2012-08-30 / Local & State

2011’s Hurricane Irene Among Worst Storms In Pennsylvania

By Peter Jackson

ASSOCIATED PRESS

HARRISBURG, Pa. (AP) – An April flood, an August hurricane, a tropical storm in September. Could Nature throw anything else at Rob and Karyn Brenkacs and their eastern Pennsylvania neighbors?

The couple and their three children were forced from their home on Yellow Breeches Creek when it flooded in the spring. Three months later, they moved back after repairs were made to their home in Camp Hill.

But the homecoming celebration didn't last long.

Hurricane Irene blew into the state on Aug. 27, 2011, followed within weeks by Tropical Storm Lee.

Though the fall storms were not the most damaging to hit the state, their “one-two punch” had devastating effects, said Ruth Miller, spokeswoman for the Pennsylvania Emergency Management Agency.

A year after Irene, PEMA is still working with local officials to process applications for a hazard-mitigation program that allows homeowners to sell flood-prone properties to the government, Miller said.

Also still pending are thousands of requests from state and local agencies and certain nonprofits for funds to pay for debris removal, road repairs and other disaster-recovery work.

At least six deaths were blamed on the hurricane. Its lashing winds and rain wreaked havoc on eastern Pennsylvania, flooded creeks and rivers, uprooted trees and knocked out electrical power to hundreds of thousands of residents.

Less than two weeks later, on Sept. 6, Tropical Storm Lee arrived, bringing historic floods and killing at least 12 people.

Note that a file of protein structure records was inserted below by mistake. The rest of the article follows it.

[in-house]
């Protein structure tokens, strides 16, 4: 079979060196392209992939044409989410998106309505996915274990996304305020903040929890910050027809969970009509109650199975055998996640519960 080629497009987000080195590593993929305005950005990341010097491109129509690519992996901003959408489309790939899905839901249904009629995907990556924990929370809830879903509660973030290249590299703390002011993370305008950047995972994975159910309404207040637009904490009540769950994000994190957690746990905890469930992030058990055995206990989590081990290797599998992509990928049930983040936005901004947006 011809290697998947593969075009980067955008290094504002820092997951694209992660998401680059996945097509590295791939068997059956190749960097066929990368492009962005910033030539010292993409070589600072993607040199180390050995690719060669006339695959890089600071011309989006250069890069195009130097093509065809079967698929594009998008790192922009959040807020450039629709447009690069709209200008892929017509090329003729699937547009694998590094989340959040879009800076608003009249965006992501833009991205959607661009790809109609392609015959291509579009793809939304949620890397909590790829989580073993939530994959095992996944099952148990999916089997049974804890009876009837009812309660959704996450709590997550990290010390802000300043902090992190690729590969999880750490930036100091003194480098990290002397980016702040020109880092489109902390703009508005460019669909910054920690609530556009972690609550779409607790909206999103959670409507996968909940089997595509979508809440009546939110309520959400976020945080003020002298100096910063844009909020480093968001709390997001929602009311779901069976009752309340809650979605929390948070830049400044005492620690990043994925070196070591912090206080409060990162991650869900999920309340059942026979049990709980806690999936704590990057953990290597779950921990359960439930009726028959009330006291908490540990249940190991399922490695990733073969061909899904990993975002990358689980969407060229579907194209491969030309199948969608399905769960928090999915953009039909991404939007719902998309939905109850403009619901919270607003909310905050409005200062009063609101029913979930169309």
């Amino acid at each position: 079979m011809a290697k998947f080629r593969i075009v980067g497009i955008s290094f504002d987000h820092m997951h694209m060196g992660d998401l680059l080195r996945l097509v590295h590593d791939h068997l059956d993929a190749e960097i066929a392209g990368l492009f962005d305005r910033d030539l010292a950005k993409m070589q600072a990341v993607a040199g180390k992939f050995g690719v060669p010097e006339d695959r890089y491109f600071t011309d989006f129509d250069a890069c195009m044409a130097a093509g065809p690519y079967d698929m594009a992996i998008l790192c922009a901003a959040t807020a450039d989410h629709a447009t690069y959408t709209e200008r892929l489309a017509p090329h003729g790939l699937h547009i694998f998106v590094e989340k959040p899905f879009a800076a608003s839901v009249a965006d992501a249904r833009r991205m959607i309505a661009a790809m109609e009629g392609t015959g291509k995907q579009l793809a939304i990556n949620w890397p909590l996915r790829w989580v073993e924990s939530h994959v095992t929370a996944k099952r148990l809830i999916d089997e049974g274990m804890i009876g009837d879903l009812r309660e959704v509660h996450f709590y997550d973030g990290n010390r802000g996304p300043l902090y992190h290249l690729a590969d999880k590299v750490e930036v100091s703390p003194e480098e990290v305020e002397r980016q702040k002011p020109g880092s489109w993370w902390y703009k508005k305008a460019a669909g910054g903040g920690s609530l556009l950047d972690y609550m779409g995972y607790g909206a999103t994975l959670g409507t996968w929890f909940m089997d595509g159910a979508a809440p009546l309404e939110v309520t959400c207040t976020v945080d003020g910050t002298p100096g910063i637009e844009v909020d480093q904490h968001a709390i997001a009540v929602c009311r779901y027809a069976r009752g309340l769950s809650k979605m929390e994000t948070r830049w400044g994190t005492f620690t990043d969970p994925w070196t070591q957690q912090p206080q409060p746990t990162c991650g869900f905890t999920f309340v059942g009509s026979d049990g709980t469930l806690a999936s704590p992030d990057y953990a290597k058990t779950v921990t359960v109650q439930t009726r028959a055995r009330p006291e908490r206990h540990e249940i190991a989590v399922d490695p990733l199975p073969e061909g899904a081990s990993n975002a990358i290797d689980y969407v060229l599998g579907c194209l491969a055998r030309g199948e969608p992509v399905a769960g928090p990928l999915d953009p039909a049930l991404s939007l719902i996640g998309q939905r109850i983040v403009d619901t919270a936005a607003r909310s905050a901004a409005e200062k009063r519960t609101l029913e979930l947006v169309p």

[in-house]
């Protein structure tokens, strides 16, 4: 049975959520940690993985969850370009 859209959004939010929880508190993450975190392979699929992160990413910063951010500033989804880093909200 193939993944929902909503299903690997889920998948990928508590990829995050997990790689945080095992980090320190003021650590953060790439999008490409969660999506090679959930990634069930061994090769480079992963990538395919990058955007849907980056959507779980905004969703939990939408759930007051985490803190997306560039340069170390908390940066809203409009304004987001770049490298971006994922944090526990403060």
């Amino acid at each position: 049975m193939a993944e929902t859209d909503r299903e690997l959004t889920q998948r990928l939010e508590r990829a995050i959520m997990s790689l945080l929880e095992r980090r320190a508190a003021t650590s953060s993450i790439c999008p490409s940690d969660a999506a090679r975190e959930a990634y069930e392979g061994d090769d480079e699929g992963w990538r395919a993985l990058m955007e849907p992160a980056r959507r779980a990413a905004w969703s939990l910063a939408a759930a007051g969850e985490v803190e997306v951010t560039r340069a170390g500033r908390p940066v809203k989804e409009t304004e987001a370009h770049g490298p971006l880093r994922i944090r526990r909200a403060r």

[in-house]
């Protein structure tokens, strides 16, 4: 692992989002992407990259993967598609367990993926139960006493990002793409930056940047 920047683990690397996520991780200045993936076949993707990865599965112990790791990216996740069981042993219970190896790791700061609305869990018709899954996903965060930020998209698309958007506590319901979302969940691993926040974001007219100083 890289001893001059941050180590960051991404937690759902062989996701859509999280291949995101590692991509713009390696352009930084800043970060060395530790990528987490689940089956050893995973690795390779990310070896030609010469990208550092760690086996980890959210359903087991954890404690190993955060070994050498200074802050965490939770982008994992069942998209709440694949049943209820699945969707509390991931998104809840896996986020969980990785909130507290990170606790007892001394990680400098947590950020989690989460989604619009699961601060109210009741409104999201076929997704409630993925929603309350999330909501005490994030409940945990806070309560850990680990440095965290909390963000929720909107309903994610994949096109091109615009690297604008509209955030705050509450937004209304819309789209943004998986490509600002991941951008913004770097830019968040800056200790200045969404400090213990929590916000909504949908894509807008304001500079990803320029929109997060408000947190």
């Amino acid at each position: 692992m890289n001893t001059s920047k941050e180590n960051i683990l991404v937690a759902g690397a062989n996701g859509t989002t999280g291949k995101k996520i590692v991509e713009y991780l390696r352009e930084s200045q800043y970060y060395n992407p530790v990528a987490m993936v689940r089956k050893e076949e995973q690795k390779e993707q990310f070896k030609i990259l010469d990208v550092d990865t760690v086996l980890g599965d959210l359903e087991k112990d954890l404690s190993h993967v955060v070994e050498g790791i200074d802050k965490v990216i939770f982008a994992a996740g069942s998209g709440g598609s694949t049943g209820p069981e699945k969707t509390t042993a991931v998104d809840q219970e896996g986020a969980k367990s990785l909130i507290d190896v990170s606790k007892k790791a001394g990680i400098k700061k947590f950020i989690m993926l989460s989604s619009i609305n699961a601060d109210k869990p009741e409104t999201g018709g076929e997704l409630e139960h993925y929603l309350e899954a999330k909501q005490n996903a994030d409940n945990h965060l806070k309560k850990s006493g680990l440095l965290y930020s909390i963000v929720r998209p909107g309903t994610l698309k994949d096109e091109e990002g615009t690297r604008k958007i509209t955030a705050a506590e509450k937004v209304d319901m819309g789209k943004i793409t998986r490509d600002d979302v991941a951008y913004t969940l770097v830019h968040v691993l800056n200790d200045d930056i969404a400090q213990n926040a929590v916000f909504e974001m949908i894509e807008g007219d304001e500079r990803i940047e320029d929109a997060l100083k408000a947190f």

Jennifer Kocher, a spokeswoman for the Public Utility Commission, said 1.3 million Pennsylvania electricity customers were affected by Hurricane Irene during the 12 days it took to restore service. At the peak of the power outages, more than 750,000 customers had no electricity.

The commission asked power companies in a followup survey to rank the severity of the hurricane.

Overall, the hurricane and its remnants that blasted the Caribbean, the eastern U.S. and Canada rank among the costliest in history. The storm system killed more than 50 people and affected more than 110 million people living in the 15 U.S. states where deaths or damage occurred.

Of the Pennsylvania deaths blamed on Irene, three were caused by falling trees, PEMA says. Among the others, one person drowned when she was swept away by raging waters; another fell off a deck and fractured his neck, a third person's death was described as related to the power outage.

Damage from the hurricane and tropical storm together accounted for about $425 million in losses covered by government relief agencies and private insurers in Pennsylvania.

Still, “as tremendous as those dollar amounts are, damages from Hurricane Agnes in 1972 would translate to over $11 billion in today's dollars,” Miller said.

Irene was one of the worst storms Allentown-based PPL Electric Utilities has encountered, affecting 428,000 of the company's 1.4 million customers and bearing a price tag of $32 million to cover overtime for employees working double shifts, equipment replacement and other expenses.

The experience underscored the need to improve communications with customers and resulted in changes that included expanding the capacity of the company's call center and hiring a vendor to help manage calls during peak periods, said spokesman Joe Nixon.

When Tropical Storm Lee was closing in in September, neighbors helped the Brenkacs move their possessions to higher ground – taking smaller items to the second floor of the home and elevating furniture and appliances on cinder blocks and makeshift scaffolding on the first floor.

For two tense days, the family waited and watched floodwaters creep toward the house. Then the storm veered in another direction and the waters receded.

“We were really lucky,” Karyn Brenkacs said.

The Brenkacs now are finishing some landscaping at their home. They enjoy the pastoral beauty of their backyard and their proximity to the creek where they can swim, fish and kayak, she said.

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